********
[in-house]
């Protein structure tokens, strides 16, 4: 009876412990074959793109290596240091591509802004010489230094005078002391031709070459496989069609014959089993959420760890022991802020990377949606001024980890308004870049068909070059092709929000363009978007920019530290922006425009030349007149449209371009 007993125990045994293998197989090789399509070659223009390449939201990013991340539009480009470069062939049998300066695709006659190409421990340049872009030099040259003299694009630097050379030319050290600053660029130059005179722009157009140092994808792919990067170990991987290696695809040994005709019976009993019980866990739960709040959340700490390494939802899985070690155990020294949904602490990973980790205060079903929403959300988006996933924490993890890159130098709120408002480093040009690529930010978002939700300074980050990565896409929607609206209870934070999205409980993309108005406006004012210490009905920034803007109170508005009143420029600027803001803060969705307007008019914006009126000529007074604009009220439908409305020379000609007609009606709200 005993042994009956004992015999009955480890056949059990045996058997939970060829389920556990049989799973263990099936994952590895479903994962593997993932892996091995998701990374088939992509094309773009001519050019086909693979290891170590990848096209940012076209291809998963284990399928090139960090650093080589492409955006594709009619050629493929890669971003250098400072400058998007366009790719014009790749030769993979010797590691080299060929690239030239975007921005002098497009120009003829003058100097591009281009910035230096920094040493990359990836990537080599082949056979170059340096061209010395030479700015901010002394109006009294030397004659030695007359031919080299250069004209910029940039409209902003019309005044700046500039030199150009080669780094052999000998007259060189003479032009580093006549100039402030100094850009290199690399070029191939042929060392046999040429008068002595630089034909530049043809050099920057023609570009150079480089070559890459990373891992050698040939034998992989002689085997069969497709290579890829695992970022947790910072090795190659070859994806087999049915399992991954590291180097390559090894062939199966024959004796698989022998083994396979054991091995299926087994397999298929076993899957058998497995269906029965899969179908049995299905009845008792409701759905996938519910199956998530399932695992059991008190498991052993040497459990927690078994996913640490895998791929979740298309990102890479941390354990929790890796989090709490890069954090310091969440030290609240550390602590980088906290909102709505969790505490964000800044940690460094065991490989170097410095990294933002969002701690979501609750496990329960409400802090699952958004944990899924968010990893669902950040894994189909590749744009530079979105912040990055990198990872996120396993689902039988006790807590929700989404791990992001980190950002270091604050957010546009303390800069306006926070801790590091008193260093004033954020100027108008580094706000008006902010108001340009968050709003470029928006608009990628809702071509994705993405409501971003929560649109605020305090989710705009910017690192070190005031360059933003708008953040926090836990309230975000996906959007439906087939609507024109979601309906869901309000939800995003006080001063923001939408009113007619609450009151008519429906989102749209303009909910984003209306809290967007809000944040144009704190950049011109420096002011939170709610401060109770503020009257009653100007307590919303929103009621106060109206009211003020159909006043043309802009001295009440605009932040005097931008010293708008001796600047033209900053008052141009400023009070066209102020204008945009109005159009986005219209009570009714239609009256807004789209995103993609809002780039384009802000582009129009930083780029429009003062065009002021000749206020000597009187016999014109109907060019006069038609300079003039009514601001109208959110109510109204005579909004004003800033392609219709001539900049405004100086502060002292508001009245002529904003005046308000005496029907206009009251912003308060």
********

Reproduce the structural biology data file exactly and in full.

[in-house]
């Protein structure tokens, strides 16, 4: 009876412990074959793109290596240091591509802004010489230094005078002391031709070459496989069609014959089993959420760890022991802020990377949606001024980890308004870049068909070059092709929000363009978007920019530290922006425009030349007149449209371009 007993125990045994293998197989090789399509070659223009390449939201990013991340539009480009470069062939049998300066695709006659190409421990340049872009030099040259003299694009630097050379030319050290600053660029130059005179722009157009140092994808792919990067170990991987290696695809040994005709019976009993019980866990739960709040959340700490390494939802899985070690155990020294949904602490990973980790205060079903929403959300988006996933924490993890890159130098709120408002480093040009690529930010978002939700300074980050990565896409929607609206209870934070999205409980993309108005406006004012210490009905920034803007109170508005009143420029600027803001803060969705307007008019914006009126000529007074604009009220439908409305020379000609007609009606709200 005993042994009956004992015999009955480890056949059990045996058997939970060829389920556990049989799973263990099936994952590895479903994962593997993932892996091995998701990374088939992509094309773009001519050019086909693979290891170590990848096209940012076209291809998963284990399928090139960090650093080589492409955006594709009619050629493929890669971003250098400072400058998007366009790719014009790749030769993979010797590691080299060929690239030239975007921005002098497009120009003829003058100097591009281009910035230096920094040493990359990836990537080599082949056979170059340096061209010395030479700015901010002394109006009294030397004659030695007359031919080299250069004209910029940039409209902003019309005044700046500039030199150009080669780094052999000998007259060189003479032009580093006549100039402030100094850009290199690399070029191939042929060392046999040429008068002595630089034909530049043809050099920057023609570009150079480089070559890459990373891992050698040939034998992989002689085997069969497709290579890829695992970022947790910072090795190659070859994806087999049915399992991954590291180097390559090894062939199966024959004796698989022998083994396979054991091995299926087994397999298929076993899957058998497995269906029965899969179908049995299905009845008792409701759905996938519910199956998530399932695992059991008190498991052993040497459990927690078994996913640490895998791929979740298309990102890479941390354990929790890796989090709490890069954090310091969440030290609240550390602590980088906290909102709505969790505490964000800044940690460094065991490989170097410095990294933002969002701690979501609750496990329960409400802090699952958004944990899924968010990893669902950040894994189909590749744009530079979105912040990055990198990872996120396993689902039988006790807590929700989404791990992001980190950002270091604050957010546009303390800069306006926070801790590091008193260093004033954020100027108008580094706000008006902010108001340009968050709003470029928006608009990628809702071509994705993405409501971003929560649109605020305090989710705009910017690192070190005031360059933003708008953040926090836990309230975000996906959007439906087939609507024109979601309906869901309000939800995003006080001063923001939408009113007619609450009151008519429906989102749209303009909910984003209306809290967007809000944040144009704190950049011109420096002011939170709610401060109770503020009257009653100007307590919303929103009621106060109206009211003020159909006043043309802009001295009440605009932040005097931008010293708008001796600047033209900053008052141009400023009070066209102020204008945009109005159009986005219209009570009714239609009256807004789209995103993609809002780039384009802000582009129009930083780029429009003062065009002021000749206020000597009187016999014109109907060019006069038609300079003039009514601001109208959110109510109204005579909004004003800033392609219709001539900049405004100086502060002292508001009245002529904003005046308000005496029907206009009251912003308060």